The band’s debut album is intent on dismantling the ideas western listeners have about popularized Tuareg music. This new wave of Tuareg musicians sound very different to the desert distortion that accompanies groups like Mdou Moctar or Group Inerane. Instead, it finds a calm and passionate soul, provides sumptuous slow burners, and a complexity of composition that hasn’t been demonstrated by previous music exported from the Saharan people’s musical repertoire.
Even if the band has a direct DNA link to trail blazers Tinariwen - (Eyadou Ag Leche of Tinariwen is a cousin of frontman Sadam, and guided their evolution and produced and co-wrote several songs on this album), their poetry and flow has a more integrally urban base than the ancestral tamashek poetry and traditional rhythms of their elders, Tinariwen. Instead they offer something much more fresh and intricate; there is a lot of sensitivity and space in these jams, a lot of room for your mind to ponder and drift.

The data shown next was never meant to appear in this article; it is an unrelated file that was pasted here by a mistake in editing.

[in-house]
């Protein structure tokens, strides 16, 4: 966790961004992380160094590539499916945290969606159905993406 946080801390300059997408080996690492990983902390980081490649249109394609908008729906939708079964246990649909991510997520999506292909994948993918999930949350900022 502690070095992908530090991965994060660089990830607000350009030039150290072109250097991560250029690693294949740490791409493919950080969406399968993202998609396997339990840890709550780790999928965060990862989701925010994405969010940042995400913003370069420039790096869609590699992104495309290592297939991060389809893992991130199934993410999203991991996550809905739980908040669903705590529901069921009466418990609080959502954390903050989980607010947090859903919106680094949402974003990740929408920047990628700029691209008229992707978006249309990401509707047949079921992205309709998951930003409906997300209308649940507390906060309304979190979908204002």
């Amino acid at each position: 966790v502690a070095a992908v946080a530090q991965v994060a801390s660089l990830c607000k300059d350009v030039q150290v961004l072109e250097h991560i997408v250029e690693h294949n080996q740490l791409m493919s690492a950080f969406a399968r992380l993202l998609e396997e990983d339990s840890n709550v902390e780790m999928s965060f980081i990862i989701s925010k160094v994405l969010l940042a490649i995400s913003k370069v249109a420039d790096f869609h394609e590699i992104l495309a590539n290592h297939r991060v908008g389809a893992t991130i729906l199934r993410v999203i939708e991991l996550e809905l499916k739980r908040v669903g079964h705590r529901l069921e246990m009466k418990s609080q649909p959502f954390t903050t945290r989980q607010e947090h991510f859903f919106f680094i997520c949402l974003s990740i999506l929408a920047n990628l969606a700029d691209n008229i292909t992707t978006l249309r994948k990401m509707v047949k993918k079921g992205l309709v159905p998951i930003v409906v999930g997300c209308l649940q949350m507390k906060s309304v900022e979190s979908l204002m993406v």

This intimacy of Imarhan’s sound is no coincidence. In the language of the Kel Tamashek people ‘Imarhan’ means ‘the ones I care about’ - Iyad Moussa Ben Abderahmane aka Sadam, Tahar Khaldi, Hicham Bouhasse, Haiballah Akhamouk and Abdelkader Ourzig all grew up near each other in Tamanrasset, Southern Algeria, in a Tuareg community of Northern Malian descent. The giant divide between their spiritual home and physical home is heard in their tracks: the funkier groove of Western Africa, the emptier, subtle tones of Saharan Traditional folk music and the fire and romance of Algerian Rai music. No other Tuareg release to date has had such a variance of rhythms, tempo and feeling.
Imarhan’s record is a heads-up to anyone who thought Tuareg music as just one thing: it’s an invitation to closer listening and also an album that will stay fresh for a long time and influence those from the Sahara and beyond.
Jimmy 'Trash' Alexander